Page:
Revisiting the Public Procurement Act 2006
The Public Procurement Act 2006 (hereinafter referred to as the 'Act') along with the Public Procurement Rules 2008 (hereinafter referred to as the 'Regulations') guide us along the lines for the procedures that need to be followed during the procurement process which guarantees transparency and accountability in the procurement process of goods, works or services involving public funds. Albeit, the Act also provides that if there are specific rules and clauses enshrined in each agreement, then the agreement shall prevail over the Act.
The procurement entity having the administrative and financial powers to undertake the procurement process initiates by giving tender or proposal and then the bidder submits the application forms with the required documents within the deadline to participate in the procurement process.
After going through the procurement process, the bidder who is successful is granted a notification of award, which after acceptance, the contract is executed accordingly. There can be both Domestic and International procurements and while participating the bidder may also form a Joint Venture in order to procure.
All the government officers or private individuals involved directly or indirectly in any agreed procurement, such as the suppliers/tenderers, are also to abide by the Code of Ethics set by the government. Set as the basis for best practices of ethical behaviour for people engaged in public procurement, the Code of Ethics aims at enhancing efficiency, competition, transparency and accountability in public procurement.
The Act grants right, to any aggrieved applicant/tenderer, who can lodge a formal complaint against any irregularity for instance like corrupt practices, insufficient time for the tenderer to respond, inadequate documents and so forth done by the procuring entity during or through the various processes of public procurement.
According to rule 57 of the Regulation, an aggrieved participant in the procurement process may challenge the action by the procurement authority by way of an appeal to the administrative authority on the ground that the entity failed to discharge obligations under the Act. Having remained dissatisfied, the complainant may then bring the complaint to the 'Review Panel', comprising of an expert body with legal and technical experts in relation to public procurement.
The Central Procuring Technical Unit (hereinafter referred to as 'CPTU') under the Evaluation Division of the Ministry of Planning carry out procurement monitoring, coordination and management. The CPTU hears appeals through the Review Panel. And the Review Panel issues were written decision within a maximum of 12 working days. The decision given by CPTU is on the majority decision and the Review Panel's decision is final and all concerned parties need to act upon such decision. Since the Review Panel's decision is final.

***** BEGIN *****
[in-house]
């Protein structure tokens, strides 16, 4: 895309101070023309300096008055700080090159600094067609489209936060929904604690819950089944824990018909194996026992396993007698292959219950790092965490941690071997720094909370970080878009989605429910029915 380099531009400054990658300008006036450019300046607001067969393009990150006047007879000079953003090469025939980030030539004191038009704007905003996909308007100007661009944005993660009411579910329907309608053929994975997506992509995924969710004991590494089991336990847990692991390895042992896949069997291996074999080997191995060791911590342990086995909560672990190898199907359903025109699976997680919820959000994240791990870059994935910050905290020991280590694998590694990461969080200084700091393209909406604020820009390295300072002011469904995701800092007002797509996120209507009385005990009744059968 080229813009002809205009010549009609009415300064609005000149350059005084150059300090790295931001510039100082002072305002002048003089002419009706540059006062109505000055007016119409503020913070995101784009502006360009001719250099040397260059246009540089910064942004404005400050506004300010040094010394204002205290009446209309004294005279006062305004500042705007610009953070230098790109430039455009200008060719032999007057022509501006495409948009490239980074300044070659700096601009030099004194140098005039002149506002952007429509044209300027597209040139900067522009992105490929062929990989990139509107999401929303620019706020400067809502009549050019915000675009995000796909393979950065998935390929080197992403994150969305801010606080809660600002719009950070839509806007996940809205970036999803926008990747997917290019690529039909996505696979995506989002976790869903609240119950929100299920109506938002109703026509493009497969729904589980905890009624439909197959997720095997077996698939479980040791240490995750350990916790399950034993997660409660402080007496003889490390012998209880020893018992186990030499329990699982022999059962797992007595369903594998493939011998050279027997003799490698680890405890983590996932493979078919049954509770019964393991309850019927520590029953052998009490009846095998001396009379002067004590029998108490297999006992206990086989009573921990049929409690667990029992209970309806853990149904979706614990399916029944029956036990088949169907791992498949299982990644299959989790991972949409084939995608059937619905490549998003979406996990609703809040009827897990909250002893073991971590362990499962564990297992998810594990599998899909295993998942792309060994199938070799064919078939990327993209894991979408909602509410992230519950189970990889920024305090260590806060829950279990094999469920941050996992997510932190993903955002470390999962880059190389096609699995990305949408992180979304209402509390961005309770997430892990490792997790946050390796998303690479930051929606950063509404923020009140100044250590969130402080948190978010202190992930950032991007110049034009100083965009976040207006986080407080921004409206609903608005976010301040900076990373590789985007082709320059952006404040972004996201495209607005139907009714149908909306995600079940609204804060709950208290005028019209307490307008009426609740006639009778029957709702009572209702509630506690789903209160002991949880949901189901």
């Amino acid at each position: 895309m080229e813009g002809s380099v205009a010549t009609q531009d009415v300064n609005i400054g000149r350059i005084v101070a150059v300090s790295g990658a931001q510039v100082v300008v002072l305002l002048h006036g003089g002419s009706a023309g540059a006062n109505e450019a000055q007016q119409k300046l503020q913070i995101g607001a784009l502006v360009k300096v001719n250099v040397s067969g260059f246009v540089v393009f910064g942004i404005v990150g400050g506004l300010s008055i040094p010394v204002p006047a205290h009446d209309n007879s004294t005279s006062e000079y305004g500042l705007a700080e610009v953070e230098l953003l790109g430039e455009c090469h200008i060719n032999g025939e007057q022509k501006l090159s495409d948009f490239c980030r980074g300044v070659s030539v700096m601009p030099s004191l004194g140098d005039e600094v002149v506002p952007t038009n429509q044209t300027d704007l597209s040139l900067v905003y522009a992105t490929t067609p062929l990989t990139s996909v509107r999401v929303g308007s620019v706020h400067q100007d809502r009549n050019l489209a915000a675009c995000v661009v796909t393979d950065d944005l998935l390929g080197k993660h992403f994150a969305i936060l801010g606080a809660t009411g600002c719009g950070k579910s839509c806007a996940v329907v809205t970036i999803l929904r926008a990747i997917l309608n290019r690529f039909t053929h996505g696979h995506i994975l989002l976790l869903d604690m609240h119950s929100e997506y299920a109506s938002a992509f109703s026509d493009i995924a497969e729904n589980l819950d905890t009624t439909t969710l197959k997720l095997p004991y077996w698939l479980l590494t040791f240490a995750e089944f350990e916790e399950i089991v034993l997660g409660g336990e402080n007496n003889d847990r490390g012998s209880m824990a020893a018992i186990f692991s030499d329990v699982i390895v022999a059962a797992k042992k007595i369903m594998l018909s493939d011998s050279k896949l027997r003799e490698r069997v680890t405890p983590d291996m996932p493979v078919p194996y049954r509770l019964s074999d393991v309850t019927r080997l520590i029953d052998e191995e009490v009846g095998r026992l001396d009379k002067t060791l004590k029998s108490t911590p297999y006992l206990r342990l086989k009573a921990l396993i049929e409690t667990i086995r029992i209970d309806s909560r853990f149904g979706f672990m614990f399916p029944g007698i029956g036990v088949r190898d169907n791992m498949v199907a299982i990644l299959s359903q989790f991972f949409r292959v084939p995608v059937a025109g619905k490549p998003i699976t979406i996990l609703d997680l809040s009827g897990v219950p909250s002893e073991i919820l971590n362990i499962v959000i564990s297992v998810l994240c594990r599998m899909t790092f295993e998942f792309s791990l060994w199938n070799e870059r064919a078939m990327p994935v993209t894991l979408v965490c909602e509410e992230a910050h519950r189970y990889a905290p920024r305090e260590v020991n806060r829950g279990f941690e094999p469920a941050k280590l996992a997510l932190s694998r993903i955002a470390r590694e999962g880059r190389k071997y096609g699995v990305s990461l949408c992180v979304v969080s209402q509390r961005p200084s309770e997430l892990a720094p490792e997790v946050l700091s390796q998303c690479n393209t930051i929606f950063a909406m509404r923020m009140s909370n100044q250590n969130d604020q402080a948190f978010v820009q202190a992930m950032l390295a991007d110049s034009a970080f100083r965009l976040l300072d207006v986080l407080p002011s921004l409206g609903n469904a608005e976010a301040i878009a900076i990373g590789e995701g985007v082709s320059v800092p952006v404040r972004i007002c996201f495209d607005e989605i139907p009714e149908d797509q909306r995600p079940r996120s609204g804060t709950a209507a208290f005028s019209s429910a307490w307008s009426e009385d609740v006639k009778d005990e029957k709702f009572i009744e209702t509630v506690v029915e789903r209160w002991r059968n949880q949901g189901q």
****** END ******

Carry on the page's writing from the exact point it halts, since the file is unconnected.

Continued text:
Furthermore, the Regulation allows the procuring authority or the contractor/the contract-awardee to terminate the contract for certain specified reasons. Most notably, the Regulation also offers that any disputes or claims arising out of the implementation of the (procurement) contract shall be resolved chronologically through amicable solutions, adjudications, and arbitration in accordance with provisions laid down in the contract
Pursuant to Section 65 of the Act, the government has initiated the e-GP guidelines. The use of e-GP in public procurement reduces costs and time. Moreover, the system is relatively safe and secure. In Bangladesh, it has been an effective tool to ensure transparency and accountability in the process of public procurement, as the Act and Rules have to be followed by default in e-GP.
The CPTU has launched online monitoring of the procurement performance through the Procurement Management Information System (PROMIS). Therefore, any violation in the process will automatically be detected from the data provided by the PEs to the PROMIS. In the e-GP, the bidders need not be physically present to submit their tenders to the PEs. The applicants can submit tenders online from home. Thereby, the opportunity for competition has been widened.
Sometimes regulations provide the public officials and procuring entities too wide an ambit of discretion to apply in choosing the method or modes of procurements. For example, the rules regarding conditions for national and international procurements and direct and tendering methods are so lightly worded that the authorities may prefer one method to another. Thus in relation to accountability, these controls need reconsideration.
However, it is often seen that an important measure for good governance depicts a system of efficient and accountable public procurement. Bangladeshi procurement laws do have certain limitations which should be overcome in order to achieve wider accountability of the government in procurements.
At present, the challenge that Bangladesh should consider is to make its public procurement regime more transparent and operational through simplifying the procedures, subsequently, by encouraging the officials concerned to avoid bureaucratic dilatory practices but not at the cost of transparency. Therefore, in order to exercise effective control over public resource- allocative decisions and to safeguard administrative accountability, the judiciary has the ultimate role to review public contracts or any decision involving public procurements.
Barrister Sabrina Zarin is a partner at the FM Associates and an advocate at the Supreme Court of Bangladesh